Discussion in 'Baby / Kids Foods' started by r431, May 13, 2014.
Please moms share the recipe of soft chapati.And what is the best tawa to make in US?Where to get?
Make the dough little early before 1 or 2 hr...!
Add little cookng oil..!
Use only warm or little hot water....!
or if one like add little ripped banana while making dough.....!
Non stick tawa is best any make will do....!
You can add some curd(a tablespoon) while making dough with warm water. And the dough shouldnt be too hard. Make a soft dough cover it with wet cloth and put it in an airtight container for min 2 hrs.
I mix a bit of warm milk sometimes in the water to get a smoother dough. After kneating i leave it for 1 hour proximately, it shud be coverd (air tight is good) during that time and stay in warmer place (in western country i place dough in winter next to heater), before placing its smoothening with oil good (covering with bit of oil to prevent dryness). For bit change i put sometimes different spices in the dough (depending on what i serve with), for example, kalonji or kasoori methi. I experiment with flour types and mix them due to nutritient value (like whole weat with spelt or others i see in shop)
@priyamadduri adding curd was new for me, will try that
@ammulur: do you use the banana ones with curry or seperate like the rolled and then fried with sugar inside ones? I do that sometimes with the leftovers as a snack or dessert.
My great grandma added an over ripe banana while kneading dough for the chapati.This ensured it stayed soft and it can be had with regular sabzis coz it was not that sweet in fact it had a mildly sweet taste as she used more of wheat flour.Another thing my mom does is she adds a bit of spinach puree or carrot puree or beetroot puree or apple puree or grated veggies or chopped leafy veggies to it to make rotis soft plus nutritious.Also adding the water left from making paneer too makes rotis soft .Or as someone above said curds too helps or sometimes the cream from milk too can be used.
I use a heavy nonstick flat crepe pan for rotis.
Take the wheat flour, add some oil to it and and rub it into the flour with your fingers quickly. You have added enough when you find that the flour sort of retains its shape when you grab a fist full of flour - it doesn't take much oil; I probably add about 3 tsp to make over a dozen 8" rotis.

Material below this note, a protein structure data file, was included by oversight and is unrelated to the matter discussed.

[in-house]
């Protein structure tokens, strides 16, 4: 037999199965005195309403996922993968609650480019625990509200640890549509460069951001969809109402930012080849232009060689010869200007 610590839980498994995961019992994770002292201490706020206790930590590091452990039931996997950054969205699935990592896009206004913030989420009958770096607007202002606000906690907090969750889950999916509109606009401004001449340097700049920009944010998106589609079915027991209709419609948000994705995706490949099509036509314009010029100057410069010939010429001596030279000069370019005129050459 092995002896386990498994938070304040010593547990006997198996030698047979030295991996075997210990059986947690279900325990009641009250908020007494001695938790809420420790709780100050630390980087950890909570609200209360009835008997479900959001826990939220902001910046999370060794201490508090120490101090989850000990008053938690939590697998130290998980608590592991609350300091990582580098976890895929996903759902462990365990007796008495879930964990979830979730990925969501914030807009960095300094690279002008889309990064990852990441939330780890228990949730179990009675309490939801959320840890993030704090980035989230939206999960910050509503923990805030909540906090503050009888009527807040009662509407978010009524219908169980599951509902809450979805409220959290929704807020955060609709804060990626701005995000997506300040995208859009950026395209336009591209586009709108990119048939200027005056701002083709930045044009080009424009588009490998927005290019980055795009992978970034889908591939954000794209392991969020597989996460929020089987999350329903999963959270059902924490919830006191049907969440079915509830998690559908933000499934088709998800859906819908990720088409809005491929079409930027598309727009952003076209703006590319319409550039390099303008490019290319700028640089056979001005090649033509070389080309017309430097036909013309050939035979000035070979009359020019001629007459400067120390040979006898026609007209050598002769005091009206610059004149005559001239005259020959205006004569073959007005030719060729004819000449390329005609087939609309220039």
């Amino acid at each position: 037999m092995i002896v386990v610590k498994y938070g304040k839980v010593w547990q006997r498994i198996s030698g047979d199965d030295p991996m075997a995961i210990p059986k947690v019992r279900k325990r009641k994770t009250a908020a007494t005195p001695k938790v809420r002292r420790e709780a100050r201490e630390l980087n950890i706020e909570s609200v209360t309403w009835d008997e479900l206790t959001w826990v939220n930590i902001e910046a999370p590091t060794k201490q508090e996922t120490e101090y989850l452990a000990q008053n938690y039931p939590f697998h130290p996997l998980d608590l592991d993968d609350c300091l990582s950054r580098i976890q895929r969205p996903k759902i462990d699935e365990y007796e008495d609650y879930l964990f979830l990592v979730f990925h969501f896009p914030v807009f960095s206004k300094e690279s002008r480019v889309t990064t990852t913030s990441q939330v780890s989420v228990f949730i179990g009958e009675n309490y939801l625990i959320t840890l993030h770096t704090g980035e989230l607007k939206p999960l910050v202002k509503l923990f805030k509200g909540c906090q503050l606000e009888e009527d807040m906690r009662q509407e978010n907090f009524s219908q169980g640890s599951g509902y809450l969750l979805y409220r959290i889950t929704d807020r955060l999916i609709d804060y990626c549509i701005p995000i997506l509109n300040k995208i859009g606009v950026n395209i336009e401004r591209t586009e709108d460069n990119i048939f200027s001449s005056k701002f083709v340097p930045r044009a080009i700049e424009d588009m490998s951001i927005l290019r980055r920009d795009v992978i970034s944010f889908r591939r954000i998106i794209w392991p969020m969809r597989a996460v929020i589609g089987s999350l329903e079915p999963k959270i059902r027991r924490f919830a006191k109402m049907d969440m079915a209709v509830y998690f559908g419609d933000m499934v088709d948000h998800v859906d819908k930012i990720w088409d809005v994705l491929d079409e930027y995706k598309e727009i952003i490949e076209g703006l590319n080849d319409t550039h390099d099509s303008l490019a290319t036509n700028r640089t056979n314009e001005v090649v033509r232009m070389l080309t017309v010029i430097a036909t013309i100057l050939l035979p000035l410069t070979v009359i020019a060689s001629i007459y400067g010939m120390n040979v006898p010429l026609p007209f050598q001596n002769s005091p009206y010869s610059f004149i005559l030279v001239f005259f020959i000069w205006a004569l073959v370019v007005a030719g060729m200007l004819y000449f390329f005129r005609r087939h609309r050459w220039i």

Then add boiling water (not boiled and cooled; I pour the water while it is still boiling in the kettle) and mix quickly with a fork. Keep adding boiling water until you feel the dough is soft. Keep cutting and turning the dough over with the fork until it has cooled down enough for you to mix with your hands. With this technique, you needn't knead hard; just make sure that the dough is homogenous. While the dough is still warm, roll out very thin rotis and cook them on the tava. You might need to use lots of extra flour while rolling.
Make sure the tawa is hot to the point that water splattered on it skitters across rather than evaporate with a hiss. Keeping the heat constant, put the rolled roti. When the roti starts changing colour(count of 10 usually), turn it over. Leave it untouched till it bubbles up a little. Again turn it over (the other side will have very light brown spots. That's all) and gently press on top till the bubbles expand to make the entire roti fluff up. It is done when it has fluffed up like a puri. Don't add oil/ ghee to it till the time you are serving.
When I take it out of the pan, I transfer it immediately without folding it into a air tight plastic container and shut it. The steam makes the not-so-soft rotis soft too.
This roti is super quick and easy as it doesn't involved much kneading. Plus it is unbelievably soft. Ideal for an infant/ toddler
the rotis can be frozen and defrosted in the microwave - they still retain their softness. The only thing you can't do is store the dough itself. Somehow the rotis made with stored dough quite don't seem to come out as well.